Community clinics--considered a crucial linchpin of healthcare delivery under the Affordable Care Act--may face serious financial harm due to "private option" Medicaid expansions, Kaiser Health News reported.
The private option, which allows states to pay private payers to insure the expanded Medicaid population, is under consideration in states such as Arkansas, Utah, Iowa, Ohio and New Hampshire. Although such options may make Medicaid expansion more politically palatable in red states, they also cut off a source of funding for the clinics, as private insurers pay the clinics far less than the Medicaid program does directly.
The U.S. Department of Health and Human Services has said it will limit the number of states that can expand Medicaid under the private option, noting that the states will have to obtain a waiver and prove to the federal government that such a path will not cost more than a traditional Medicaid expansion.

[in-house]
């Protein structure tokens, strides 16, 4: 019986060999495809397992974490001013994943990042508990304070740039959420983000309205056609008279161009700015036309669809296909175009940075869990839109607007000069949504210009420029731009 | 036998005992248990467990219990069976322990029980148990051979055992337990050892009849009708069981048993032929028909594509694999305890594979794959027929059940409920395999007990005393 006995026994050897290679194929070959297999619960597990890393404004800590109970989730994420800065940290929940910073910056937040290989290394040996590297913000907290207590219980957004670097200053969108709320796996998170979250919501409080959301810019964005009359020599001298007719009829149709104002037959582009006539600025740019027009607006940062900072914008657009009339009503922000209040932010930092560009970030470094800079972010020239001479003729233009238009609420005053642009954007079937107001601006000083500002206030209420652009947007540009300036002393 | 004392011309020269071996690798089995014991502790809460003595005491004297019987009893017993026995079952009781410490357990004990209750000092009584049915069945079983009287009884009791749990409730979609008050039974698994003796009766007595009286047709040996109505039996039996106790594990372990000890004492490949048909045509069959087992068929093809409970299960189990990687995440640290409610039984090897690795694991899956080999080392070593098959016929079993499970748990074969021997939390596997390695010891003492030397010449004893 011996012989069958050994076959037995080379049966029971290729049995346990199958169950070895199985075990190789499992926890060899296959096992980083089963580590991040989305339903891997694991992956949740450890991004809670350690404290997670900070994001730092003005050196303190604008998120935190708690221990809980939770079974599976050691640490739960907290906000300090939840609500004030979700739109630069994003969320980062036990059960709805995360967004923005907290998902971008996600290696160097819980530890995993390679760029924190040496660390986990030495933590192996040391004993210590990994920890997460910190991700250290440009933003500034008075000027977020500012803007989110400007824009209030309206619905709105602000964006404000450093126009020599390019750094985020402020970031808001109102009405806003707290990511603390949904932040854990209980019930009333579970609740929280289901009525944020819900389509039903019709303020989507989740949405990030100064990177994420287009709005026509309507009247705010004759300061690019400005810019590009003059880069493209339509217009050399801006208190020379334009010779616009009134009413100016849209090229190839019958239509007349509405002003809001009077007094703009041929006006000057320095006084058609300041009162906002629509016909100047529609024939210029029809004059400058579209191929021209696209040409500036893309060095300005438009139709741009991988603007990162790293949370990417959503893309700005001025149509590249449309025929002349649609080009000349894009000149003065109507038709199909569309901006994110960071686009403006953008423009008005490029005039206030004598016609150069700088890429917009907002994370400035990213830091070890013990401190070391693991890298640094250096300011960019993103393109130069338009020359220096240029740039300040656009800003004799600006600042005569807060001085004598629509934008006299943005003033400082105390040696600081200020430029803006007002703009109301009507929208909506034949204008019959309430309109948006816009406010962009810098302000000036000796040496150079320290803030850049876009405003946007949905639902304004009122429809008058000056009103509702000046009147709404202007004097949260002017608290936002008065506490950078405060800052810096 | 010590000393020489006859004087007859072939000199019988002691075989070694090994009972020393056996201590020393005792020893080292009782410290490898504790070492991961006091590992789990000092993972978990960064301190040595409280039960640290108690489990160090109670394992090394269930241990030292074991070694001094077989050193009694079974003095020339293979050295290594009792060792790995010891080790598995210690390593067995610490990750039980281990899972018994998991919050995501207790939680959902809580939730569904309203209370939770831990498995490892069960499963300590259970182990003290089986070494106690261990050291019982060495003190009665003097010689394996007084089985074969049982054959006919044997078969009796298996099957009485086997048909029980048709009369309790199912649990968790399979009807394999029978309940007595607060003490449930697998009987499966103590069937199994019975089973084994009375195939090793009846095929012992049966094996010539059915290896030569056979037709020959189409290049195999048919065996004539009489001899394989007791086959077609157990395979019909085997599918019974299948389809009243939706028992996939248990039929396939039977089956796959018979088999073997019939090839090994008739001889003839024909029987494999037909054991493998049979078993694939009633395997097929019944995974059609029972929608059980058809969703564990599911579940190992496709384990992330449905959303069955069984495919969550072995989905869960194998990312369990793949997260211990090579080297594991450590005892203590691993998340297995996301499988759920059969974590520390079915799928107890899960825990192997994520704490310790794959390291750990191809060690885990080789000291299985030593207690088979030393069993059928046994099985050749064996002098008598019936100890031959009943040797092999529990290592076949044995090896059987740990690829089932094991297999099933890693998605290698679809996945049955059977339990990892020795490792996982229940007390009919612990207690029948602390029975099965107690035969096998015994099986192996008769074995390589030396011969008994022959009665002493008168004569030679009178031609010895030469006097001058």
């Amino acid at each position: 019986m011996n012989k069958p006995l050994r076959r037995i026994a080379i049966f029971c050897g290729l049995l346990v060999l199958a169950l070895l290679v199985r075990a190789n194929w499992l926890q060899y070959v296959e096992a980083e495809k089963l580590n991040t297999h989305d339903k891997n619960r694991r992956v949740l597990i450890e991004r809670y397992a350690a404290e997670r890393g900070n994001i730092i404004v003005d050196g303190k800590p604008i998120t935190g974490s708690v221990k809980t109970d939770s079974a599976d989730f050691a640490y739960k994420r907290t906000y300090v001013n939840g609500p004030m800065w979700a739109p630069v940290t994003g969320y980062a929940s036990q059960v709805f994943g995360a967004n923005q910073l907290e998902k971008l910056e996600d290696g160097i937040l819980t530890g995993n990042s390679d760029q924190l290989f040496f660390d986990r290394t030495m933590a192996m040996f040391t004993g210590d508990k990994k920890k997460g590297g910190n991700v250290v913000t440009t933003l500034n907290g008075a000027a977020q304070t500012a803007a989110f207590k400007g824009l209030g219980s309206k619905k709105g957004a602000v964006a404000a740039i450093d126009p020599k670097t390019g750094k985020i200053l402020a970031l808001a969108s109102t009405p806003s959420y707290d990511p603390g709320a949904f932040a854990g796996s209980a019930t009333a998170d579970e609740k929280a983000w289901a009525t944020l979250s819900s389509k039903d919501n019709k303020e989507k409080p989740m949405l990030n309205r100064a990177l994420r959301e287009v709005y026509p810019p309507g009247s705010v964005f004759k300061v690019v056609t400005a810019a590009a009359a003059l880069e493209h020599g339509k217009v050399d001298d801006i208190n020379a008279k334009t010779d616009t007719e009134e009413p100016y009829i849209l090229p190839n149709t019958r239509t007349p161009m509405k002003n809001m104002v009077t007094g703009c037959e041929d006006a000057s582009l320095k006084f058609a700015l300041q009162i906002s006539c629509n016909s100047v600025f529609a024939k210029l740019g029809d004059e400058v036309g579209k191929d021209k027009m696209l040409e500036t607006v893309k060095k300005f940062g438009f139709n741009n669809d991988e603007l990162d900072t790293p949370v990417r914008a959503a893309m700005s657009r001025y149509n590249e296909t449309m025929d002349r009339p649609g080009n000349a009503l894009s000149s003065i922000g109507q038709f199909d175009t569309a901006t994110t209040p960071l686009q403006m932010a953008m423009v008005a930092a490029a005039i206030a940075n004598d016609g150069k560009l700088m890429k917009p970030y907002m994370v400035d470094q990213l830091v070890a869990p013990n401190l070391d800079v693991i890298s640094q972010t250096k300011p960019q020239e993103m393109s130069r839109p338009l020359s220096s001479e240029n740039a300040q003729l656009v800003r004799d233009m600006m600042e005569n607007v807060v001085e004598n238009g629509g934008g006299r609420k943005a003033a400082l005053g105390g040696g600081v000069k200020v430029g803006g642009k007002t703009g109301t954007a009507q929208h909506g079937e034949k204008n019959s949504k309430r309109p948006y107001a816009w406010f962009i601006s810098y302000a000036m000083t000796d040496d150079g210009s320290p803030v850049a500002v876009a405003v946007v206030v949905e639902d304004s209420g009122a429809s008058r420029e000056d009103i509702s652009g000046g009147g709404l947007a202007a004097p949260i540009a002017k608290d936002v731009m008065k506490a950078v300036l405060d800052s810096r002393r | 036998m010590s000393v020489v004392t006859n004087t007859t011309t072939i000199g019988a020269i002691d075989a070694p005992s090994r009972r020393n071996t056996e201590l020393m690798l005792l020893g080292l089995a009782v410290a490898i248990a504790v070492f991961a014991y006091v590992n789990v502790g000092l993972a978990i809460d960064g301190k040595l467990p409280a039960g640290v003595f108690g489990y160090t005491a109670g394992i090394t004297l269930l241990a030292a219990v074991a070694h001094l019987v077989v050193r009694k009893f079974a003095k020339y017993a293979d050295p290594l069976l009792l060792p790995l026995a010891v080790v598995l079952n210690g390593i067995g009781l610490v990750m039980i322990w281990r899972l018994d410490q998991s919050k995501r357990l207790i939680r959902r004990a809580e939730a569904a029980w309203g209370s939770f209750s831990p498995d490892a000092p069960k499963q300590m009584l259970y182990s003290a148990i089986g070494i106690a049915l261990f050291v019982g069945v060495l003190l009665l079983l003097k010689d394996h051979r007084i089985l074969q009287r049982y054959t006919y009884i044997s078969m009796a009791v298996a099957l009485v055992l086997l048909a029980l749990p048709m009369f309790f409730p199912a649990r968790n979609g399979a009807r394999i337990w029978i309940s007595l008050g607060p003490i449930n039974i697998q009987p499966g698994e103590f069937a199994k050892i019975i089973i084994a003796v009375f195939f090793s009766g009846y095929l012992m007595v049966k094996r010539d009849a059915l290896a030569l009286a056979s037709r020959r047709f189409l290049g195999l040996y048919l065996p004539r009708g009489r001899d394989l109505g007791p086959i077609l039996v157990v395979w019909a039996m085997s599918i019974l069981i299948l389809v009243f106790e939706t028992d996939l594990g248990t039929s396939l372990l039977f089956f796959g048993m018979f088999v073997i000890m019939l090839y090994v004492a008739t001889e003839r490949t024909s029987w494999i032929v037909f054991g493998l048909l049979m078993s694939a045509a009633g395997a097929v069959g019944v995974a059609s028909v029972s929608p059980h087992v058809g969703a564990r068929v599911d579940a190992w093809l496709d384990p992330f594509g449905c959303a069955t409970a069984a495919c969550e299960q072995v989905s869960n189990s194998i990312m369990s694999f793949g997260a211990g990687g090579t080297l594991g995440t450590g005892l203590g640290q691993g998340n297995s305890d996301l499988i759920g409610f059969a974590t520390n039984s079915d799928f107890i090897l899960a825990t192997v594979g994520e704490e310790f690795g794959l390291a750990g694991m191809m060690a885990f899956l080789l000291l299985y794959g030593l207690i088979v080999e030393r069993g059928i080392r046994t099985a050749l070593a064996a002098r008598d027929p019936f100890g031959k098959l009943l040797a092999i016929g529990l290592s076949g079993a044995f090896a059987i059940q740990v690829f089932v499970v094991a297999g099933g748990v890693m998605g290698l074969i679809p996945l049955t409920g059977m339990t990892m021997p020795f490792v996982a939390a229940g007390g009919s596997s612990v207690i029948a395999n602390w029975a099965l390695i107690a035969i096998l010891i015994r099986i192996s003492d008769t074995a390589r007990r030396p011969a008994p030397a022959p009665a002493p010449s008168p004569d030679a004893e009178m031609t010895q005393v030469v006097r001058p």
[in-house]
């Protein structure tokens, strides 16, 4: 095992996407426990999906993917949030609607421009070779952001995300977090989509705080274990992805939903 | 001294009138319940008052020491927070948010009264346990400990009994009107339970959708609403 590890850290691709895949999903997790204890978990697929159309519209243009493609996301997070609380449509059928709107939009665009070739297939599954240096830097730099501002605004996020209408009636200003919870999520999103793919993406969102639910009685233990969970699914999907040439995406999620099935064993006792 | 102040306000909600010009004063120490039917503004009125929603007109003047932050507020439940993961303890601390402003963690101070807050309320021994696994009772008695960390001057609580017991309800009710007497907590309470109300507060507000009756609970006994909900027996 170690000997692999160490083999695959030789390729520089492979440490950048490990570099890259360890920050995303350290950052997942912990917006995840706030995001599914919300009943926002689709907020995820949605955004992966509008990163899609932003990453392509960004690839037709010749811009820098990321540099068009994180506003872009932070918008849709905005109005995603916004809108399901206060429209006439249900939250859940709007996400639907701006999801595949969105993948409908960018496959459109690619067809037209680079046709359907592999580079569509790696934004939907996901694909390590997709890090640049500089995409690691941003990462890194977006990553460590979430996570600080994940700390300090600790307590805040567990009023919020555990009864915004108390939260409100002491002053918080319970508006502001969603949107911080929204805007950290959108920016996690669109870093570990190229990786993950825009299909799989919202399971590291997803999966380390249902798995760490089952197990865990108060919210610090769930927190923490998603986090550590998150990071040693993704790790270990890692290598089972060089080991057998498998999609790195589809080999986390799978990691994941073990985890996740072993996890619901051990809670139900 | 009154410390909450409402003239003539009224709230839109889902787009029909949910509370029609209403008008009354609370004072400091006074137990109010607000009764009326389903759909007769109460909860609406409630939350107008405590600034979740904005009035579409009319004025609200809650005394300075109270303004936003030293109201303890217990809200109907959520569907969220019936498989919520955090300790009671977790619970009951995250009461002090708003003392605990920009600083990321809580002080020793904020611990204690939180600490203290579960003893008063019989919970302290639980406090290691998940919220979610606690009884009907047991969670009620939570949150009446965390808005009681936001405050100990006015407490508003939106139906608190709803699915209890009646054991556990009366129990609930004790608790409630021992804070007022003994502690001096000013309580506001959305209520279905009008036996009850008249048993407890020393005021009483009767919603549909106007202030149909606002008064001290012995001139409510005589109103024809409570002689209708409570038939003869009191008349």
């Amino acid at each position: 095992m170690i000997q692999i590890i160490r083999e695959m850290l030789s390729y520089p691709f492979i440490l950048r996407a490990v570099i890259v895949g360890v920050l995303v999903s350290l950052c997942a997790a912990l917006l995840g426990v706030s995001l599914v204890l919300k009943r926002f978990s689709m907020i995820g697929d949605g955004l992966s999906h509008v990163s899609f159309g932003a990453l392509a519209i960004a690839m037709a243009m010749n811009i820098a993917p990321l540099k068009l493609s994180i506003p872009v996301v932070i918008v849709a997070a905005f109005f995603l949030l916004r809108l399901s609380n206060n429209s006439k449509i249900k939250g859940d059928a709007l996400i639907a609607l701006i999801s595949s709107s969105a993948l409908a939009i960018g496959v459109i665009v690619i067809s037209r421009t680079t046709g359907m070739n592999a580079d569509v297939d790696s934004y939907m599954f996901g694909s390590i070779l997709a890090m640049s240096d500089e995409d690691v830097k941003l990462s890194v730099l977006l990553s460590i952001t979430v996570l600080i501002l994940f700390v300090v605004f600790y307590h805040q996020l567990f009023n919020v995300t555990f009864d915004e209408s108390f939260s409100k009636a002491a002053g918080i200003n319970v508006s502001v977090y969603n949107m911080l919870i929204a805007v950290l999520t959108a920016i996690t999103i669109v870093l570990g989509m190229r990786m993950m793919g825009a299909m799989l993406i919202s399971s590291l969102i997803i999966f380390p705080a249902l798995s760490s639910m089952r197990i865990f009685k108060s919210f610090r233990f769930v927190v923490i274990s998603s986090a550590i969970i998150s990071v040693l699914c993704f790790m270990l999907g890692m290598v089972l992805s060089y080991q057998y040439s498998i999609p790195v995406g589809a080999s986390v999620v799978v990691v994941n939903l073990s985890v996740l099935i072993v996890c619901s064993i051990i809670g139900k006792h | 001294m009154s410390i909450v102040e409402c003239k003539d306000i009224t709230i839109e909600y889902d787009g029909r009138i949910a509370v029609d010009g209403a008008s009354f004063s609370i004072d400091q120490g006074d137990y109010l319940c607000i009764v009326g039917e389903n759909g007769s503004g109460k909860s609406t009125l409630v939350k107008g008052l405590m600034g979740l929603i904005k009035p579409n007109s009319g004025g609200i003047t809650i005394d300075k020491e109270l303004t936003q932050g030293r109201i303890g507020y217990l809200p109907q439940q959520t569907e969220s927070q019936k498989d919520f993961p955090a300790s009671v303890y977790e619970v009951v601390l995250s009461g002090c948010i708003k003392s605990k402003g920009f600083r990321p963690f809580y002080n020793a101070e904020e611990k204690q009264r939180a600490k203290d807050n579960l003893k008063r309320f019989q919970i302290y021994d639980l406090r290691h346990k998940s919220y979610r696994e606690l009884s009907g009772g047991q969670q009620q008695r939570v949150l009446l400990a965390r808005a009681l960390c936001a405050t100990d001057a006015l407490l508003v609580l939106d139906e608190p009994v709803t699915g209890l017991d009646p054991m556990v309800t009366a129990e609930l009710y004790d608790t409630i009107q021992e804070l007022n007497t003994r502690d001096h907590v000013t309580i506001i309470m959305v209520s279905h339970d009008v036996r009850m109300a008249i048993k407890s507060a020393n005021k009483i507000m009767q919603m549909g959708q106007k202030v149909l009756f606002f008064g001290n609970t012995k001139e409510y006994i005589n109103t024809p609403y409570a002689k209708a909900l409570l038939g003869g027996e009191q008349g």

"Medicaid is our single largest payer and if that payment rate is destabilized, then, we will start to see health centers close due to financial viability and solvency issues," Daniel Hawkins, senior vice president of the National Association of Community Health Centers, told Kaiser Health News.
Arkansas officials say the cuts to the clinics mirror those to hospitals. The government plans to cut disproportionate share hospital payments because it expects hospitals will treat fewer uninsured patients under the Affordable Care Act. However, the federal government has already cut payment to the clinics in recent years.
But there is some action as a result of the clinic community push back. Gov. Tom Corbett's (R-Penn.) proposal to expand Medicaid via a private option next year originally allowed insurers to pay the clinics at commercial rates, but at the last minute he changed it to Medicaid rates. And insurers in Iowa will also pay the clinics at the Medicaid rate, according to Kaiser Health News.
To learn more:
- read the Kaiser Health News article